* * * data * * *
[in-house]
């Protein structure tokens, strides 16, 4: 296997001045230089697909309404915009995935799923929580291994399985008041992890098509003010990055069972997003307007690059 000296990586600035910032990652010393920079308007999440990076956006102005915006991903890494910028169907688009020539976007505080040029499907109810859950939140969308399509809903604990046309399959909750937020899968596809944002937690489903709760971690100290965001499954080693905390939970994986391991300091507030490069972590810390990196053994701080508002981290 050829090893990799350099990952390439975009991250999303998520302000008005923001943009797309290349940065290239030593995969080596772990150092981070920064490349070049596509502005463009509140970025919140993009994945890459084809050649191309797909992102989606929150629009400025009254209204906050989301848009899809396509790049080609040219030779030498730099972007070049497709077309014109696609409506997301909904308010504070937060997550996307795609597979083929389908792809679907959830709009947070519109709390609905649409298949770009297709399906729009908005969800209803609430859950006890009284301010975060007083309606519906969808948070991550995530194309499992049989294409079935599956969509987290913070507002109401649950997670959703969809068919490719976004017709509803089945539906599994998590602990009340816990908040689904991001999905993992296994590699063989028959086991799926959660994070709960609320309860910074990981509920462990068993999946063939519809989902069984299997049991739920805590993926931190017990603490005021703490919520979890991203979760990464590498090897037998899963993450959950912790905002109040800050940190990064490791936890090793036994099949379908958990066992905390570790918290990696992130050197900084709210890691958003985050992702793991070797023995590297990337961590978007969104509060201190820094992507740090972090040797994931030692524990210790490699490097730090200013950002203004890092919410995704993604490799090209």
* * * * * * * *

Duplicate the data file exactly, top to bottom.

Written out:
[in-house]
């Protein structure tokens, strides 16, 4: 296997001045230089697909309404915009995935799923929580291994399985008041992890098509003010990055069972997003307007690059 000296990586600035910032990652010393920079308007999440990076956006102005915006991903890494910028169907688009020539976007505080040029499907109810859950939140969308399509809903604990046309399959909750937020899968596809944002937690489903709760971690100290965001499954080693905390939970994986391991300091507030490069972590810390990196053994701080508002981290 050829090893990799350099990952390439975009991250999303998520302000008005923001943009797309290349940065290239030593995969080596772990150092981070920064490349070049596509502005463009509140970025919140993009994945890459084809050649191309797909992102989606929150629009400025009254209204906050989301848009899809396509790049080609040219030779030498730099972007070049497709077309014109696609409506997301909904308010504070937060997550996307795609597979083929389908792809679907959830709009947070519109709390609905649409298949770009297709399906729009908005969800209803609430859950006890009284301010975060007083309606519906969808948070991550995530194309499992049989294409079935599956969509987290913070507002109401649950997670959703969809068919490719976004017709509803089945539906599994998590602990009340816990908040689904991001999905993992296994590699063989028959086991799926959660994070709960609320309860910074990981509920462990068993999946063939519809989902069984299997049991739920805590993926931190017990603490005021703490919520979890991203979760990464590498090897037998899963993450959950912790905002109040800050940190990064490791936890090793036994099949379908958990066992905390570790918290990696992130050197900084709210890691958003985050992702793991070797023995590297990337961590978007969104509060201190820094992507740090972090040797994931030692524990210790490699490097730090200013950002203004890092919410995704993604490799090209």